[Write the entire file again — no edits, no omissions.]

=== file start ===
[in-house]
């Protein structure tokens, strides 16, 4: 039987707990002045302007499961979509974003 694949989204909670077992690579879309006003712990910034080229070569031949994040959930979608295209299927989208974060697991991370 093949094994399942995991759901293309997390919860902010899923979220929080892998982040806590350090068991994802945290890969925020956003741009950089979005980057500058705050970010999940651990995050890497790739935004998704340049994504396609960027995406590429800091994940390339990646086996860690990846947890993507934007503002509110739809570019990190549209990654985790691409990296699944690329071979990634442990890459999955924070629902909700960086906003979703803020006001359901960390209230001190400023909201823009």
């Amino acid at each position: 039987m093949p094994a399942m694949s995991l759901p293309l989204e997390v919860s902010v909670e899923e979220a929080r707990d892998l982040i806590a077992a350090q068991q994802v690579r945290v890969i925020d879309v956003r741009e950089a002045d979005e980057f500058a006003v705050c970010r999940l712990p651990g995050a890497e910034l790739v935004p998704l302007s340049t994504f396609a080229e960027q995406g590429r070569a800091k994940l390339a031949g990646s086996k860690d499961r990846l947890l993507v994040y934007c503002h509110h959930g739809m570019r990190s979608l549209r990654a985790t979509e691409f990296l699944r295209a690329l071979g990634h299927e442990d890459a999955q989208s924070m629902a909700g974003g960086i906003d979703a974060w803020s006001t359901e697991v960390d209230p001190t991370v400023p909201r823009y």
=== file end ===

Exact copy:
[in-house]
């Protein structure tokens, strides 16, 4: 039987707990002045302007499961979509974003 694949989204909670077992690579879309006003712990910034080229070569031949994040959930979608295209299927989208974060697991991370 093949094994399942995991759901293309997390919860902010899923979220929080892998982040806590350090068991994802945290890969925020956003741009950089979005980057500058705050970010999940651990995050890497790739935004998704340049994504396609960027995406590429800091994940390339990646086996860690990846947890993507934007503002509110739809570019990190549209990654985790691409990296699944690329071979990634442990890459999955924070629902909700960086906003979703803020006001359901960390209230001190400023909201823009």
């Amino acid at each position: 039987m093949p094994a399942m694949s995991l759901p293309l989204e997390v919860s902010v909670e899923e979220a929080r707990d892998l982040i806590a077992a350090q068991q994802v690579r945290v890969i925020d879309v956003r741009e950089a002045d979005e980057f500058a006003v705050c970010r999940l712990p651990g995050a890497e910034l790739v935004p998704l302007s340049t994504f396609a080229e960027q995406g590429r070569a800091k994940l390339a031949g990646s086996k860690d499961r990846l947890l993507v994040y934007c503002h509110h959930g739809m570019r990190s979608l549209r990654a985790t979509e691409f990296l699944r295209a690329l071979g990634h299927e442990d890459a999955q989208s924070m629902a909700g974003g960086i906003d979703a974060w803020s006001t359901e697991v960390d209230p001190t991370v400023p909201r823009y």